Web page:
Systems engineering – Ignore it at your own risk

Posted on May 23, 2016 by Dr. Robert Cloutier
Dr. Robert Cloutier

Graph explaining costs on systems engineering. data-lightbox='featured'

“There’s never enough time to do it right, but there is always enough time to do it again and again”.

One of the major objections I have heard about incorporating systems engineering on a project or in a business is that it costs too much. I want to share a graph that has been around the systems engineering community for some time. It is from the Defense Systems Management College. The researchers found that for the projects and programs they studied, they could parse the data into 4 phases in the design and production effort. This partitioning is consistent with my 20+ years of industry experience. Most use this diagram to show the need for peer reviews due to the cost of defect extraction (and that will be a future topic of this blog I am sure), but I want to look at the other data point on this chart.

Defense Systems Management College graph

Notice that with only 8% of the work done, the decisions made have committed 70% of the costs for the project – those costs have not been expended, but they have been committed. By the end of the design phase, or 23% of the project time, decisions and work have committed 85% of the costs. So, one must ask, what is being done well, or poorly, during the early stages of a project?

During the concept phase, the systems engineering tasks include understand who the stakeholders (including customers) are, what are their desirements, exploring the potential concepts available to address those desirements, selection of the best concept, definition of the selected system requirements, architecting the solution, and designing the new system.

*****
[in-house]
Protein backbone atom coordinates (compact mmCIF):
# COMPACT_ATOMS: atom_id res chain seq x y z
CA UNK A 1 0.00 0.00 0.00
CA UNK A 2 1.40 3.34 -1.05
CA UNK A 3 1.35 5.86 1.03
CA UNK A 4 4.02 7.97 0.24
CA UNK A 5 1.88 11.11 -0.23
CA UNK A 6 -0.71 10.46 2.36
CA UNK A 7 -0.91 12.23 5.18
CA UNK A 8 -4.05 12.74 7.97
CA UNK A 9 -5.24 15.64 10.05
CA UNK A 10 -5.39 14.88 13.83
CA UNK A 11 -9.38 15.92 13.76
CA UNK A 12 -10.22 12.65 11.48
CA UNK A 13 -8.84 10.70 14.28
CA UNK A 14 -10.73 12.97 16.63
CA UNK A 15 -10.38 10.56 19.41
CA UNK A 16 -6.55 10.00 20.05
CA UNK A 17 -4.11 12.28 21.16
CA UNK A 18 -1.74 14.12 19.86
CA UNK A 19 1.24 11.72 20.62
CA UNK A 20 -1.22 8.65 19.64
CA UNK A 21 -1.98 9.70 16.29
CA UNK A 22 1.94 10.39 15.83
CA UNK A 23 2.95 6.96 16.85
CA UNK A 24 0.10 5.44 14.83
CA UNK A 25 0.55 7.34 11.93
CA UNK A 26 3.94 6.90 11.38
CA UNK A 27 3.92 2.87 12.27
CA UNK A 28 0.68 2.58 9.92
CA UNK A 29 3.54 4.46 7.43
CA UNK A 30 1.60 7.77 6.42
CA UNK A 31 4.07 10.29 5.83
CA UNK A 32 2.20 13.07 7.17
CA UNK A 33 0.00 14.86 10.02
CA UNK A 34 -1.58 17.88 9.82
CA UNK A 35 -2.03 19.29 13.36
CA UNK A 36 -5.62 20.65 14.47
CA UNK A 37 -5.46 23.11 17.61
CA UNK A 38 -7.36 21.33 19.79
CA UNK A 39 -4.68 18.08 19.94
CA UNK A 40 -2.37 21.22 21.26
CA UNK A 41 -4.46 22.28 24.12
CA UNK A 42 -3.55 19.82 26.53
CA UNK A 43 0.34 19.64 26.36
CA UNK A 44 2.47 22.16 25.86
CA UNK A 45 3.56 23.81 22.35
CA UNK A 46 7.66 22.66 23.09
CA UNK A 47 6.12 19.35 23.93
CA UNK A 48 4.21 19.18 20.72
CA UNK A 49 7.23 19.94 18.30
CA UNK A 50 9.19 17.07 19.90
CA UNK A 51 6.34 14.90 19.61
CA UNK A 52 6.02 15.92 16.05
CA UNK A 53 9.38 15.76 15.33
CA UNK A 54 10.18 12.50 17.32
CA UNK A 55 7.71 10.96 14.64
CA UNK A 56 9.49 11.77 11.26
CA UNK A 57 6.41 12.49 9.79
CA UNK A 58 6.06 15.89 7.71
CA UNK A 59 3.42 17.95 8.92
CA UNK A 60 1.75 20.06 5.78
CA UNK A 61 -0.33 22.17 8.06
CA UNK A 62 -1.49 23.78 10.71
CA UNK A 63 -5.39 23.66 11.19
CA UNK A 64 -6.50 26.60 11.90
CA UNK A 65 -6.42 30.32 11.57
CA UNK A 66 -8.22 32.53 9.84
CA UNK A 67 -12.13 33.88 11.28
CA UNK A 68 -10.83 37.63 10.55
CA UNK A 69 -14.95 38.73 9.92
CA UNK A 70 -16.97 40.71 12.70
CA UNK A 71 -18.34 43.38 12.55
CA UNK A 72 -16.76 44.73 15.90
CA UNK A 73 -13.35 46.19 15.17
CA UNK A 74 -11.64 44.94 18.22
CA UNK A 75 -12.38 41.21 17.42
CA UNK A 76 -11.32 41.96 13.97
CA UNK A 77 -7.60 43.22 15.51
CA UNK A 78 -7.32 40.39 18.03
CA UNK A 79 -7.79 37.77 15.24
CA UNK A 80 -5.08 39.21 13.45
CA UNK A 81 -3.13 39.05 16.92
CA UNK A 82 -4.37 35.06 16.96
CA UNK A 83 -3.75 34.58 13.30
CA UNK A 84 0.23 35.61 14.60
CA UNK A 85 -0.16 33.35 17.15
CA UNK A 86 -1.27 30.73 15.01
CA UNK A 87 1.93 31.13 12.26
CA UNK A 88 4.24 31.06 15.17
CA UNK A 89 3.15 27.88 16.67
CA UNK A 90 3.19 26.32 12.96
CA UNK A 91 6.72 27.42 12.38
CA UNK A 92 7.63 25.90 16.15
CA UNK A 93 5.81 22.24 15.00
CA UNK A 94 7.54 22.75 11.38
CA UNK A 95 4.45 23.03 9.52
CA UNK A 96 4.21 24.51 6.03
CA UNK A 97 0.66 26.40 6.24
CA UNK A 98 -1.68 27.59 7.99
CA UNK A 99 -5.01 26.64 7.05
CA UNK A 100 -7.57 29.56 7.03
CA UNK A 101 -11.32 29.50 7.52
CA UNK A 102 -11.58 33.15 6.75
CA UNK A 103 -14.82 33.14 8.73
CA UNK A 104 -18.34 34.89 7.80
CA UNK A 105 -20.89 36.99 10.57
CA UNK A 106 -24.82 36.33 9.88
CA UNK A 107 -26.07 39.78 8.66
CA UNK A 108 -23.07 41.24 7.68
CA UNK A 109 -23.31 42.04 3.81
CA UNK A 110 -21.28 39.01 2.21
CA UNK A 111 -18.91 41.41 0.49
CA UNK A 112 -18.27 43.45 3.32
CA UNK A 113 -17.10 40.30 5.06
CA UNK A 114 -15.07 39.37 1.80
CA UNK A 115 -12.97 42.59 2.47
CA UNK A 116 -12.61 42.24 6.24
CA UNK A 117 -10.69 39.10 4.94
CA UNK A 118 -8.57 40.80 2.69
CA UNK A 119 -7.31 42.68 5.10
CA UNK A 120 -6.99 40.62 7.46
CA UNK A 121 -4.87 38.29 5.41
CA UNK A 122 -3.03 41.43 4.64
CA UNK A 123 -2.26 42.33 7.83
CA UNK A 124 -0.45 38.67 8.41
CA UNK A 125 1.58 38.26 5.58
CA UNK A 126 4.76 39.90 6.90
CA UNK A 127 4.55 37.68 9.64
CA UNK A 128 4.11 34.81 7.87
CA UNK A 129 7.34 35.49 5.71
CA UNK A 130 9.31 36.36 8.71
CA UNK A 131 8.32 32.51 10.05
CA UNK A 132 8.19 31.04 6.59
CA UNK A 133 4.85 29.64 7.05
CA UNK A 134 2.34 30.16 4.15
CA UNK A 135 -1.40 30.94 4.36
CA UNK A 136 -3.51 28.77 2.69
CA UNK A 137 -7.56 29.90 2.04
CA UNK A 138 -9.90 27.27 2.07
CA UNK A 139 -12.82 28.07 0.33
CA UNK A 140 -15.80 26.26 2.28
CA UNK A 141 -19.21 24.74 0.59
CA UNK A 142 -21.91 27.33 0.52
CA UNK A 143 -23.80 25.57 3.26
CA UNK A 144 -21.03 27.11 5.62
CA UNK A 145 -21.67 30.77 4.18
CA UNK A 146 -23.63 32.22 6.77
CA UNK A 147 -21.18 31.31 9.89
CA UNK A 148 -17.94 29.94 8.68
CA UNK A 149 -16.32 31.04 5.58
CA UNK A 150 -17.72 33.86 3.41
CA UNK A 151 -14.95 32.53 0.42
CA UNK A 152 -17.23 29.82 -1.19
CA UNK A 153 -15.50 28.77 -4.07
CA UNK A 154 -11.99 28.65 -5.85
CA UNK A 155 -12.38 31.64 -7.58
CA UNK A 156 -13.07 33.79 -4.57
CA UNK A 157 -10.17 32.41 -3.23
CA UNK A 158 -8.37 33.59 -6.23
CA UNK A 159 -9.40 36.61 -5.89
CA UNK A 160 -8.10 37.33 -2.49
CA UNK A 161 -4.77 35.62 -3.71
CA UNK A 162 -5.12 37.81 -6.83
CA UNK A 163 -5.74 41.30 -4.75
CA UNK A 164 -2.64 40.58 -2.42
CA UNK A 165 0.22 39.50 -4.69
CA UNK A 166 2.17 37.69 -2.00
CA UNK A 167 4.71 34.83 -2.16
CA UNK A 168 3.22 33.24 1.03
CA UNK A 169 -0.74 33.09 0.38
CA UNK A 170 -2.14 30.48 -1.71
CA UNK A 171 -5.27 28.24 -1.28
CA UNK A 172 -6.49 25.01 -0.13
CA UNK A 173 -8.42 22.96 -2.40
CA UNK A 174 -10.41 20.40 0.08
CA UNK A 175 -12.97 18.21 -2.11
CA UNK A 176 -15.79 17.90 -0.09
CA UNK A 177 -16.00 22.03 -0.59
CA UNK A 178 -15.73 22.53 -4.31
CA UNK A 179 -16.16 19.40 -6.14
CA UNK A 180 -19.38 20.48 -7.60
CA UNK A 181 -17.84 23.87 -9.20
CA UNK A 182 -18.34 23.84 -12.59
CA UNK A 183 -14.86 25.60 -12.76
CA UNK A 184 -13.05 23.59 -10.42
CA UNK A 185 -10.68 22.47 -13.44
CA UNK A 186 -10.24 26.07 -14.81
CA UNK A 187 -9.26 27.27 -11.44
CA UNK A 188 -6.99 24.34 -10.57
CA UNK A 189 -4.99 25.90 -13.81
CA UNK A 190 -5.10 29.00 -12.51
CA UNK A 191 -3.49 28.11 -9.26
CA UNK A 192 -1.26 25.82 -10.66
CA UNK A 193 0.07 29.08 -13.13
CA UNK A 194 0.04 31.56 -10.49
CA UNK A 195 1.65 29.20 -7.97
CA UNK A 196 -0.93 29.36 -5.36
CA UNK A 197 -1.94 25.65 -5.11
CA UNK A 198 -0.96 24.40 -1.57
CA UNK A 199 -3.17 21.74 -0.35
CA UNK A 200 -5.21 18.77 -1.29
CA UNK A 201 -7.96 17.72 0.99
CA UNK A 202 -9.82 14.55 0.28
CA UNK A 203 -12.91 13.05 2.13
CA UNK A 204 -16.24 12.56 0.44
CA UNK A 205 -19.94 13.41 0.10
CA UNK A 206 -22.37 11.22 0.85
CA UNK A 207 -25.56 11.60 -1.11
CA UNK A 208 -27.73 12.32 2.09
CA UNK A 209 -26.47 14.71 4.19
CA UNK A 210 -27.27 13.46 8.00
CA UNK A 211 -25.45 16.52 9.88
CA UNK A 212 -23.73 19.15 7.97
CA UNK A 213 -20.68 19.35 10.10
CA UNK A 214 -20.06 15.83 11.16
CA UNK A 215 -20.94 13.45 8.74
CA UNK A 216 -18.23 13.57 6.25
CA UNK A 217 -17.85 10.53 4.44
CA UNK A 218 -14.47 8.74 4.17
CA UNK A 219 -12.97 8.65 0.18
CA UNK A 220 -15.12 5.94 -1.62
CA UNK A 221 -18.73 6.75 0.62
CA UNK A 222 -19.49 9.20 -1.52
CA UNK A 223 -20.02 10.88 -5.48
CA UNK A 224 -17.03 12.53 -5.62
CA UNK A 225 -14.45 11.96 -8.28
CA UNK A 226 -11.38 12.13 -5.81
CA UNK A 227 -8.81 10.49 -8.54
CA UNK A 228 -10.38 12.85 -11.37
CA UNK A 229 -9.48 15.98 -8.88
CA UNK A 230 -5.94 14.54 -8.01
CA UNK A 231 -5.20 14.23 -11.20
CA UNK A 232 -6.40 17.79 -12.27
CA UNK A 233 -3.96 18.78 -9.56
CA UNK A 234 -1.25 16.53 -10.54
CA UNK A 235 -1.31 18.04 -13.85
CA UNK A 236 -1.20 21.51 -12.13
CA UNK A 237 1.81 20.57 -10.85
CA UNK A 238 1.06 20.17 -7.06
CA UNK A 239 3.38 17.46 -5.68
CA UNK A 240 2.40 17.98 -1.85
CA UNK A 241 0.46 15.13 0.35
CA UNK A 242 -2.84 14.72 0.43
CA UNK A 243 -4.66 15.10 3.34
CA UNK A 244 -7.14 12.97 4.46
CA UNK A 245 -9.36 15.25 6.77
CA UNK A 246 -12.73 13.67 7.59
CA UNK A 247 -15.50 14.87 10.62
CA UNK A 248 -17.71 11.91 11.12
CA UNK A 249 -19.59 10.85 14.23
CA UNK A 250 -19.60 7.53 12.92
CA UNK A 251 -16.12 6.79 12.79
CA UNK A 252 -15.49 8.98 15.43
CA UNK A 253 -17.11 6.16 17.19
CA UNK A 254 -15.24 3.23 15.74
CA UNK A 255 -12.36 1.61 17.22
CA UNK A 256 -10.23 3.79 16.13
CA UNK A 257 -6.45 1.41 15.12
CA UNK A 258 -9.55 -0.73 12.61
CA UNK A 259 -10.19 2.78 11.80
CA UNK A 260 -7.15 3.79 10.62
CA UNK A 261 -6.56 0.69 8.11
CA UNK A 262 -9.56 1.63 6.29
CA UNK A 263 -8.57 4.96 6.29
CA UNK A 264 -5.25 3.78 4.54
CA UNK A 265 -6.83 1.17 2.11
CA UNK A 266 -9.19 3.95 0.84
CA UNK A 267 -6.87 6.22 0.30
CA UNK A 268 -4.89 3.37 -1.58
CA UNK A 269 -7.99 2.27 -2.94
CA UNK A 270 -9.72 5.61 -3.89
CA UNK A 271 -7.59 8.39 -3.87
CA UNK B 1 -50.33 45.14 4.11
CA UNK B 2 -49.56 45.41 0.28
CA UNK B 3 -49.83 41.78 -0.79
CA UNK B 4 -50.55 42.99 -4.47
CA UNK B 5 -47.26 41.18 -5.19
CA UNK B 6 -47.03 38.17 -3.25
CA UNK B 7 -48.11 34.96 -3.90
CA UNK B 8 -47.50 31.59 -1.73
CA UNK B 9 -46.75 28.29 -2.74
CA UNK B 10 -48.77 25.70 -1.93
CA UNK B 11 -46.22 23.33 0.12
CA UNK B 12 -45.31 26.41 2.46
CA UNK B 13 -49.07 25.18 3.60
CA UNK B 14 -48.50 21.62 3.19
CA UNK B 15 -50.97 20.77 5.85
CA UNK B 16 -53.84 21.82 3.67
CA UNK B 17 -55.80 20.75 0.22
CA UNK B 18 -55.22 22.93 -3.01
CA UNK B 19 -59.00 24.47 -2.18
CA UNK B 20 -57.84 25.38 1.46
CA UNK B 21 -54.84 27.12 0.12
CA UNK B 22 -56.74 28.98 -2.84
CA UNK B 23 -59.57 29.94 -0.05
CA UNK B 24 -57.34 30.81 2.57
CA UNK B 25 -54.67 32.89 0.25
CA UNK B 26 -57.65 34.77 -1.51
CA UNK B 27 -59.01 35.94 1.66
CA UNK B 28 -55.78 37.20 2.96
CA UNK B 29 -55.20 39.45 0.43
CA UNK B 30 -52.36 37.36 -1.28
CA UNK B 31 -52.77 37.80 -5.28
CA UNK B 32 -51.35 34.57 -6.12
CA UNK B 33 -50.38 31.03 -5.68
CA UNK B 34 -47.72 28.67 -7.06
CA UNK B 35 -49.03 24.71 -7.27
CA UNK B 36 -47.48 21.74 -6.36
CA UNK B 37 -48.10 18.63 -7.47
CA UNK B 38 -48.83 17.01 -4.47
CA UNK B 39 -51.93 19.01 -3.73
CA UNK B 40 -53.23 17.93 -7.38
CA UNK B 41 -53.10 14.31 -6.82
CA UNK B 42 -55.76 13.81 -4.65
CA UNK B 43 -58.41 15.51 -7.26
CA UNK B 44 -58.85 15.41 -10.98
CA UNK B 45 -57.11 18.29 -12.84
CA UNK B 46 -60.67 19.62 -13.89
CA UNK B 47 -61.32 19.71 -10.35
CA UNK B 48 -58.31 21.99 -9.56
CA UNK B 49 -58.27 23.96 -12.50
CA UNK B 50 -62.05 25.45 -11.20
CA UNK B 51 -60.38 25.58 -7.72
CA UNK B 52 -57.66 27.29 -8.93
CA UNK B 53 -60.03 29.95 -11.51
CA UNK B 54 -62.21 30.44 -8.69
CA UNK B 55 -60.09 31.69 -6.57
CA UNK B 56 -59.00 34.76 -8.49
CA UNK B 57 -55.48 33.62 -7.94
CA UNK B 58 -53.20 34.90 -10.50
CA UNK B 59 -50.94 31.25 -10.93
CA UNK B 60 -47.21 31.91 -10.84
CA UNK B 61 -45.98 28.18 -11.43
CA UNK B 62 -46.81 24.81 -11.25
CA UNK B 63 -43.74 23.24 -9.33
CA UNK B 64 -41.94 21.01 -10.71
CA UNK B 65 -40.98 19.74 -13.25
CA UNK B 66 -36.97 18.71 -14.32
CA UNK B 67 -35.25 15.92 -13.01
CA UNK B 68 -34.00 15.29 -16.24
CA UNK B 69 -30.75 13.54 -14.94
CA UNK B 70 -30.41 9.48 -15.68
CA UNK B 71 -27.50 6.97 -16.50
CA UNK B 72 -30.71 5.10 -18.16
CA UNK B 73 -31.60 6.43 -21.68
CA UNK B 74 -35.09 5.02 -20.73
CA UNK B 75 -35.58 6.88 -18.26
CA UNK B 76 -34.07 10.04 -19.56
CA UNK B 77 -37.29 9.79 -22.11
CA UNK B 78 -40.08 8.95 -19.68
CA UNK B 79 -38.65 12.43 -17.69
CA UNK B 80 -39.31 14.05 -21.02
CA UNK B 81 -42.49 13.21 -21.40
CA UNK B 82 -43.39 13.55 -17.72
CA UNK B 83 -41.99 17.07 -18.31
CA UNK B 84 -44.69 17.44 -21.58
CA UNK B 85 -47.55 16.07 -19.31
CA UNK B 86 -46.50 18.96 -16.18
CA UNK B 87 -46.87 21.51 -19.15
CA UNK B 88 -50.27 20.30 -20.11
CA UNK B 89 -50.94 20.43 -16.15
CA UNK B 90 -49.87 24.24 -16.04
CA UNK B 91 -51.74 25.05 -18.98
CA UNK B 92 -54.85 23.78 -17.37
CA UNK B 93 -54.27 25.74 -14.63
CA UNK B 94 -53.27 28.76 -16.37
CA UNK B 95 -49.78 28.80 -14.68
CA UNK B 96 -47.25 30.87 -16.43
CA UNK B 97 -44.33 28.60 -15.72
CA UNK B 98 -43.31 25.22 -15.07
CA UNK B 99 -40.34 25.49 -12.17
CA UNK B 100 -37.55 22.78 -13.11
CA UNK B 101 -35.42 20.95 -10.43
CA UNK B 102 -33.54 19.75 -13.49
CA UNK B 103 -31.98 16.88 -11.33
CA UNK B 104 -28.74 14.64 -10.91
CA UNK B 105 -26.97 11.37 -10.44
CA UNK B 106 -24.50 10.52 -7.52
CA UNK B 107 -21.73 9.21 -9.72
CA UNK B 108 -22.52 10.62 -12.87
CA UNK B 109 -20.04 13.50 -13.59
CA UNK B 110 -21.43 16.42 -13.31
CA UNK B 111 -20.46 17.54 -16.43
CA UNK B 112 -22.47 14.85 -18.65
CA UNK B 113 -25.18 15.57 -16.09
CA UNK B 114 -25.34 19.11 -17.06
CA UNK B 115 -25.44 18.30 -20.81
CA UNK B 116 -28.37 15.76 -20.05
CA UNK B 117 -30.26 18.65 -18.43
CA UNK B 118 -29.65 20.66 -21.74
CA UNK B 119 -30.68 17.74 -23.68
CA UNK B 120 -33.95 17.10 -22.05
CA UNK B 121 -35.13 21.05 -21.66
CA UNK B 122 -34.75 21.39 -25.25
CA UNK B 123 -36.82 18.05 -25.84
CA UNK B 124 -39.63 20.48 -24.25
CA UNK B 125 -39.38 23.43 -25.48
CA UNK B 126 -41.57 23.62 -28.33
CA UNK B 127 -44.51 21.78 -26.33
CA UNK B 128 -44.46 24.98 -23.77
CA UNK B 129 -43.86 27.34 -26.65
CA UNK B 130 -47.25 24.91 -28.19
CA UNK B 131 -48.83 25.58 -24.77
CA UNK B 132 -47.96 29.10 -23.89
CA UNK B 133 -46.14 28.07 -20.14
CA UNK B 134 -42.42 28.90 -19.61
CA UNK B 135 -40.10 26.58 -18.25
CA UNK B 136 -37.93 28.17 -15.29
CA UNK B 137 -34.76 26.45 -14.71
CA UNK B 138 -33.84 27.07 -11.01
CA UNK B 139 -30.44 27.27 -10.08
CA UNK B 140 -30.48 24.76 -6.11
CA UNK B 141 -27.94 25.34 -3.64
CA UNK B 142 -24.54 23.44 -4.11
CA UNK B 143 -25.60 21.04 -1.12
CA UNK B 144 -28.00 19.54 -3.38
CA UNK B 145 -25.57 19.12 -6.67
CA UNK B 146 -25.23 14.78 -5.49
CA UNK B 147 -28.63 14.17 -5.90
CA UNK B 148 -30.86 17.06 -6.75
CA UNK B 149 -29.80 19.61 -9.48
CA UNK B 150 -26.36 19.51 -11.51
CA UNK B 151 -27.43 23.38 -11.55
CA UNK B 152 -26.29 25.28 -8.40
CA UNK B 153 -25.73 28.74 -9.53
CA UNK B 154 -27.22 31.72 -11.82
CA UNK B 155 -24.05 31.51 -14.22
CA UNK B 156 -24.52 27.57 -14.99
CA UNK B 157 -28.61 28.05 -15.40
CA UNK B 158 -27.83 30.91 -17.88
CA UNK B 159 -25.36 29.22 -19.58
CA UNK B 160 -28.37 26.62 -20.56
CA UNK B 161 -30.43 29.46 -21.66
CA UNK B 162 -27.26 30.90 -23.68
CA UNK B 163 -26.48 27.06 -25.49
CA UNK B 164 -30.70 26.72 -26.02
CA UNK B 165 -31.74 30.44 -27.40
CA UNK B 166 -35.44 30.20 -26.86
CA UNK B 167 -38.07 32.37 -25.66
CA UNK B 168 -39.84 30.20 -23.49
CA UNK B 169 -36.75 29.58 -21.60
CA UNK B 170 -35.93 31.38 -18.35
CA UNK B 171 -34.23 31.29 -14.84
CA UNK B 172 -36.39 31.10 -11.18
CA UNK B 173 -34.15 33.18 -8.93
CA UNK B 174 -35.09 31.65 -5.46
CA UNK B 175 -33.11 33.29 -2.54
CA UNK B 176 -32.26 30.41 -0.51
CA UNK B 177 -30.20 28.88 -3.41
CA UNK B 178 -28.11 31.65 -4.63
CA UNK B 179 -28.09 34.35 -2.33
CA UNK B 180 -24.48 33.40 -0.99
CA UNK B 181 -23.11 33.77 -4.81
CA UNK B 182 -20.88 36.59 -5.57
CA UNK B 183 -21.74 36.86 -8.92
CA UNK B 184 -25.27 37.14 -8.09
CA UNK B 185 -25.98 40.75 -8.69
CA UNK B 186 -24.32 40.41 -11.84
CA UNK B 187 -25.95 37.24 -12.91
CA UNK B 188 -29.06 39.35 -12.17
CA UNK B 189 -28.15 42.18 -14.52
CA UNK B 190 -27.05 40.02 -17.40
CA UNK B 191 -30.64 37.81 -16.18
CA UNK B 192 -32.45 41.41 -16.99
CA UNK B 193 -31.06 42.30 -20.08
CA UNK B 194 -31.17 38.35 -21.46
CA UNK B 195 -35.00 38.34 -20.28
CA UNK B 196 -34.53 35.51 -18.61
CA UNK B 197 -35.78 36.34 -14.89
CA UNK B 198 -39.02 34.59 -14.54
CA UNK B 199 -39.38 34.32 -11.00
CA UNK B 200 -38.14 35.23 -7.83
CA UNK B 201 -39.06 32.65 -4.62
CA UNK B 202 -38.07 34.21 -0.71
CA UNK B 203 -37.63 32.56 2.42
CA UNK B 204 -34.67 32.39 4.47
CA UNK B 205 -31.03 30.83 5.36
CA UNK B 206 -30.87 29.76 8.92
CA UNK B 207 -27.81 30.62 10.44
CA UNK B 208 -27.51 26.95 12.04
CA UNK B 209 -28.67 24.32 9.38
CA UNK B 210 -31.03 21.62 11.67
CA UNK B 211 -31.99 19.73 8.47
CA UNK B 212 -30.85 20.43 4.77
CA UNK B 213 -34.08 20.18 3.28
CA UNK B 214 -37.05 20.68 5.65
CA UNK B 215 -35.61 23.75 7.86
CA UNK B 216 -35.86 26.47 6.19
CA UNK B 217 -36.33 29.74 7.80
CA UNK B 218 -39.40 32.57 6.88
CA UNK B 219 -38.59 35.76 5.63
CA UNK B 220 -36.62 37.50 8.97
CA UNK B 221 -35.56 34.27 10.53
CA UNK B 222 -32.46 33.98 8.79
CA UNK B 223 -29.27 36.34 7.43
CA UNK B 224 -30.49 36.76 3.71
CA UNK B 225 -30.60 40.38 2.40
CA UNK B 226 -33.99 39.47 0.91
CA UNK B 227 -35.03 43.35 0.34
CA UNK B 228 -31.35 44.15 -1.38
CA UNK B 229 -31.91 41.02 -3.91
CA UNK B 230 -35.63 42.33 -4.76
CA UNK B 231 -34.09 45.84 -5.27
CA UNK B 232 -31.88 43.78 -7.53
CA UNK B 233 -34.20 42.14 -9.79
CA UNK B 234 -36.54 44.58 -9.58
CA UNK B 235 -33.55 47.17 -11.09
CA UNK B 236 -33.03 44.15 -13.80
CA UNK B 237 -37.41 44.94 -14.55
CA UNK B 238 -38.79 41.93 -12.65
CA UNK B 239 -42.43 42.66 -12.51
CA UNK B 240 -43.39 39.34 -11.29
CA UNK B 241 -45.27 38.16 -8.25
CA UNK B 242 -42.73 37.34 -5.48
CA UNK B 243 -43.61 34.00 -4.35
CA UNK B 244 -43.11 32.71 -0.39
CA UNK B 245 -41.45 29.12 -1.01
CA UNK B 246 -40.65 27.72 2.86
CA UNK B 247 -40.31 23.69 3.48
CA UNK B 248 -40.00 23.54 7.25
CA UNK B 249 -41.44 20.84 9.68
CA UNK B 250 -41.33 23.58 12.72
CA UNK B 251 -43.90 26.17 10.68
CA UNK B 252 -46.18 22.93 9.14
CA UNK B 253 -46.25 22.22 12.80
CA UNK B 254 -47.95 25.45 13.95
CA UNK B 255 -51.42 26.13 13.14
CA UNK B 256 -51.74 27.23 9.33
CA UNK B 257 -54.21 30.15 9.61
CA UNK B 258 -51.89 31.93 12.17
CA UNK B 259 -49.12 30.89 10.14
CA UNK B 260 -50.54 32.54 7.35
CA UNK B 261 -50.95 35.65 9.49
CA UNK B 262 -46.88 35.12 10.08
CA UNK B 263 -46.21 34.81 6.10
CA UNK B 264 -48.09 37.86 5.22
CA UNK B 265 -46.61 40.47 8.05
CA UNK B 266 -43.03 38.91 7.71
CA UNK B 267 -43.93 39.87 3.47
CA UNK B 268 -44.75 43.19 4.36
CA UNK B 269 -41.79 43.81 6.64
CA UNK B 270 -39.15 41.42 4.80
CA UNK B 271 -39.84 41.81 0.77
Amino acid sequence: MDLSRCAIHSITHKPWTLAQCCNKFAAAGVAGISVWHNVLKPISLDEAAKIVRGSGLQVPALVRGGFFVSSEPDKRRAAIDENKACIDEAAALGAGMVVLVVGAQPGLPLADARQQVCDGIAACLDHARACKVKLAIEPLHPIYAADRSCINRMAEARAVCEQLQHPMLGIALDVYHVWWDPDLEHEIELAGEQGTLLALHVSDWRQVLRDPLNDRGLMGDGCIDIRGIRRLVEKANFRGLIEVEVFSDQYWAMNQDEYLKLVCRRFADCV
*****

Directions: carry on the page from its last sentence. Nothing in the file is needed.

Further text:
Think about this - maybe the reason we allocate so much time to integration and test is that we did not expend enough time in the planning, architecture, and design phases – we just jumped to the development and production phases. If more time was spent in the early concept and design phases, would it take that much time to test the well-designed system?

Do you really leave your front end work up to ad hoc processes? Are your teams jumping to solutions, and not considering the unintentional consequences? Are you finding there is a lot of re-work on your projects? Unexpected surprises?

Hall of Fame basketball player/coach John Wooden would tell his team during training and preparation - “If you don’t have time to do it right, when you will have time to do it over?”

Systems engineering is not too expensive. But, it is too expensive to not systems engineer your solution.

Next time, I will share some data from NASA that is very consistent with this posting.

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